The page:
John Leighton Synge was born in Dublin in 1897. He principal research interests were in the areas of mathematics and experimental physics. During his lifetime he made significant contributions to many fields including classical mechanics, gas dynamics and differential geometry.
First educated in St Andrew’s College, he then entered Trinity College Dublin, where he won a Foundation Scholarship in his first year, a remarkable achievement given that it is normally reserved for students in third year. Synge was awarded an M.A. in Mathematics and Experimental Physics from Trinity in 1919. Between 1920 and 1948, he held various professional posts in Ireland, the US and Canada. Returning to Ireland in 1948, he accepted the position of Senior Professor in the School of Theoretical Physics at the Dublin Institute for Advanced Studies, a post previously held by Erwin Schrödinger (Nobel Laureate 1933).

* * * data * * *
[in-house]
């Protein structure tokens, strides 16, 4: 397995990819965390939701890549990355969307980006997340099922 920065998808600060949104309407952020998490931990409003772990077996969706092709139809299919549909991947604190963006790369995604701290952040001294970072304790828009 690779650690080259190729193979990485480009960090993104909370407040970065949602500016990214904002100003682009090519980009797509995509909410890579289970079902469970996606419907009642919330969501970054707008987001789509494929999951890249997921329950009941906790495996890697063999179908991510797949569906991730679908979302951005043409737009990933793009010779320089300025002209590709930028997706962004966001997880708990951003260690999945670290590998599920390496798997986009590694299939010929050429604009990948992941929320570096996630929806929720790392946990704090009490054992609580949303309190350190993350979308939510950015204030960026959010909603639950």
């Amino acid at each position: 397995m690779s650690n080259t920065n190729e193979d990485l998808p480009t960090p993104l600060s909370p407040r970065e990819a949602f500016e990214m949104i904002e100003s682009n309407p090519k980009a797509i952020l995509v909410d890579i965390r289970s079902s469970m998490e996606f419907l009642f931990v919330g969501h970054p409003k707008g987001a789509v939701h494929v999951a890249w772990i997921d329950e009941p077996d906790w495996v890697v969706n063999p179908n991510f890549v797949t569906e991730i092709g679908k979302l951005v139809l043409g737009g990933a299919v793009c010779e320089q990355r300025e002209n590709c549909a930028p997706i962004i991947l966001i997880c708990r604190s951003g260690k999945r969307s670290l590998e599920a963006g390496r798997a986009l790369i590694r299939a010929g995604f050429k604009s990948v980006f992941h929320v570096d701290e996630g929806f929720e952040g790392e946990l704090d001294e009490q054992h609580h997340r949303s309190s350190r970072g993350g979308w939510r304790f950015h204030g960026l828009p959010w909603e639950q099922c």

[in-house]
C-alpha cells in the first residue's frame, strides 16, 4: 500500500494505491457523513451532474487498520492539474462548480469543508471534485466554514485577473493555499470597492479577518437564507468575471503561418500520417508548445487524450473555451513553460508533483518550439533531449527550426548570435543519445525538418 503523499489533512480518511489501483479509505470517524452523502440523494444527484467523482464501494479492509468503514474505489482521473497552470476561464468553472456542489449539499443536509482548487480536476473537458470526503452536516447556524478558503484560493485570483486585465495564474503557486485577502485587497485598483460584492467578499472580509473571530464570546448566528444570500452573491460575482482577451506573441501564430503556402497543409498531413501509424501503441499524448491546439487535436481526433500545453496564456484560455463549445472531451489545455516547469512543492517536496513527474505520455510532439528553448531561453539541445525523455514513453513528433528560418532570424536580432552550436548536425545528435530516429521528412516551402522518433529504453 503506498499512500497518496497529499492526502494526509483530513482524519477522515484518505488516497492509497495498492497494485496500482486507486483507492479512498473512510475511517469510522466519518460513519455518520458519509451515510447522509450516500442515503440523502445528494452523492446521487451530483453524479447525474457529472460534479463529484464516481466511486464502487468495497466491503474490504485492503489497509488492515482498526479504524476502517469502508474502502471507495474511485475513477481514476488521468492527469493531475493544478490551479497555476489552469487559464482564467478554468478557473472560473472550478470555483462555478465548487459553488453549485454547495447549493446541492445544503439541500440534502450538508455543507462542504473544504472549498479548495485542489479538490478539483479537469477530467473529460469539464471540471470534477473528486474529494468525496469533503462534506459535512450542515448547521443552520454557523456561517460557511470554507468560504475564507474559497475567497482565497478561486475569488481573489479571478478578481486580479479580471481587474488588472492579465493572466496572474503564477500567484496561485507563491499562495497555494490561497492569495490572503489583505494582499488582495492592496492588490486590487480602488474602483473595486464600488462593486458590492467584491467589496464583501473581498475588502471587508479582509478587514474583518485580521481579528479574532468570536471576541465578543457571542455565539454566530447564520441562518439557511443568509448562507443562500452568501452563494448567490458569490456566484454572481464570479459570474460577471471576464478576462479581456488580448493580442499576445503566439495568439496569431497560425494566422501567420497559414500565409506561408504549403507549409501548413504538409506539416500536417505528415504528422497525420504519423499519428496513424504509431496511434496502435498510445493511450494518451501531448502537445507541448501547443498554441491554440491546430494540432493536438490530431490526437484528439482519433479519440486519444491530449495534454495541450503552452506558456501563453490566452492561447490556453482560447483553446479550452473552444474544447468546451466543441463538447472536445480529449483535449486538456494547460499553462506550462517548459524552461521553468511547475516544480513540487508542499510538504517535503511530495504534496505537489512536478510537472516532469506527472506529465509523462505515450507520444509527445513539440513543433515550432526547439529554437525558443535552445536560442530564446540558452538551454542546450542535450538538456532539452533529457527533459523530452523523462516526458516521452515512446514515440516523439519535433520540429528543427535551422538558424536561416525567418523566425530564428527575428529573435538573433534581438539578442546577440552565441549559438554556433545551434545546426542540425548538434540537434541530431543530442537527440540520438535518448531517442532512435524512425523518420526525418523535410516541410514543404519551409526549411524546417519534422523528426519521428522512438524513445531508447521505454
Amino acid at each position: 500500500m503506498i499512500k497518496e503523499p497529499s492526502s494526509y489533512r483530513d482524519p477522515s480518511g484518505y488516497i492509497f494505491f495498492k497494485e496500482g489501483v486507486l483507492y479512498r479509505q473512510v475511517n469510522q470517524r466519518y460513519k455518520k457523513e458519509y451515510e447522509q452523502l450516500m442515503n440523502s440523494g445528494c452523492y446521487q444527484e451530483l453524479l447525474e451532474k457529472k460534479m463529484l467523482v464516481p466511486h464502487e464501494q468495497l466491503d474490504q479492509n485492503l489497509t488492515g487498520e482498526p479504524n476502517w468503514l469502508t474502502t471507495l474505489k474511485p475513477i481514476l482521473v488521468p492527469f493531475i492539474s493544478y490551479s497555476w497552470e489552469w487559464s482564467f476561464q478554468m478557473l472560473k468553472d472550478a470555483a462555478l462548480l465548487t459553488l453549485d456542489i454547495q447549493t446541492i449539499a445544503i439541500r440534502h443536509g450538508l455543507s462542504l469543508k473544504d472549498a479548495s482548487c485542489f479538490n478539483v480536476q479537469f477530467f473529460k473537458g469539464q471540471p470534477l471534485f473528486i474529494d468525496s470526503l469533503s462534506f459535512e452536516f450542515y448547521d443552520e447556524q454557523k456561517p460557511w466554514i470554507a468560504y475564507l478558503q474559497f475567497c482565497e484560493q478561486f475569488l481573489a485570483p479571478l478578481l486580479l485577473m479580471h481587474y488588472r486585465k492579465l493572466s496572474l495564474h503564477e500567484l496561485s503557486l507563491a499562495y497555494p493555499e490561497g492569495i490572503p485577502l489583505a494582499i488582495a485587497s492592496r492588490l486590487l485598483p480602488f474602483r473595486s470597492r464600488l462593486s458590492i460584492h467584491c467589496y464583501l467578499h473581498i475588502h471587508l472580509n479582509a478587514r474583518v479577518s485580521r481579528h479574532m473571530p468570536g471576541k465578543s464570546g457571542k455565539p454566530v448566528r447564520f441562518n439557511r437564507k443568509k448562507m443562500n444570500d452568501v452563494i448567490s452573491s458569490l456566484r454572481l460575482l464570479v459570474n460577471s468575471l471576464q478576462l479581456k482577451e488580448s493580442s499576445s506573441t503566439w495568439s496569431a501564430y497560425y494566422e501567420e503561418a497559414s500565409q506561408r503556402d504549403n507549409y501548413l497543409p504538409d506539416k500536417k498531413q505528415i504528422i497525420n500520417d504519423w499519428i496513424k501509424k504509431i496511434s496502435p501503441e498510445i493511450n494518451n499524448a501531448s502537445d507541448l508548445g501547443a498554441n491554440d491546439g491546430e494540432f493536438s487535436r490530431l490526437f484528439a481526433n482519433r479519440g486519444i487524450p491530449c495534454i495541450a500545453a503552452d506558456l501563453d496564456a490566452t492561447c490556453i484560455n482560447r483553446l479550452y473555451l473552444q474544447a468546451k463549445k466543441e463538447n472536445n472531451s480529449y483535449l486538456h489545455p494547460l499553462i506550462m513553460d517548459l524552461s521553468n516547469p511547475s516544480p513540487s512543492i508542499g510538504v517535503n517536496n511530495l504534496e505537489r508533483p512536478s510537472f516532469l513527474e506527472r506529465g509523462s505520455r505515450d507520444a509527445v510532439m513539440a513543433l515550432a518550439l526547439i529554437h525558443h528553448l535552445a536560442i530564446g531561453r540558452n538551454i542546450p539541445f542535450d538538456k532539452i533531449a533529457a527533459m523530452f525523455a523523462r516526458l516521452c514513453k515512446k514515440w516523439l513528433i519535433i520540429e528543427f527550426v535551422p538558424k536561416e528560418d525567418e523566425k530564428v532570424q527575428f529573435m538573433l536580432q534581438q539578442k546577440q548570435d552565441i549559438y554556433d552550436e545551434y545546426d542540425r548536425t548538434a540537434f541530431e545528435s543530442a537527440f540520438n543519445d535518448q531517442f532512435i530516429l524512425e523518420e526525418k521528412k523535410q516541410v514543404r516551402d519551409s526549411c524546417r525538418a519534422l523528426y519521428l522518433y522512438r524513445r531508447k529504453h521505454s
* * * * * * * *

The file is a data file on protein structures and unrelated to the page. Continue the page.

Synge’s best known work centred on general relativity, especially the application of geometric methods in general relativity. He was one of the first physicists to study seriously the interior of a black hole and has been credited with anticipating the discovery of the structure of the Schwarzschild vacuum (a black hole).
He wrote two books on the theory of relativity, the Special Theory and the General Theory. These works have had a significant impact on relativity research and are world-renowned. Other works by Professor Synge which have made an important impact in the world of theoretical physics are his books 'The Relativistic Gas' (1937) and 'The Hypercircle in Mathematical Physics' (1957) which laid the foundations for a systematic treatment of relativistic thought.
During his lifetime he was the recipient of many honours including a Doctorate in Literature from St Andrew’s and a Doctorate of Science from the Queen’s University, Belfast and the National University of Ireland. He was awarded the Tory Medal of the Royal Society of Canada, and in 1943 had the rare distinction for an Irish Scientist of being elected a Fellow of the Royal Society. The John L. Synge Award was established by the Royal Society of Canada, in 1986, to honour his achievements in the research of mathematics. He died in 1995.
John Leighton Synge was the 1972 Boyle Medal Laureate.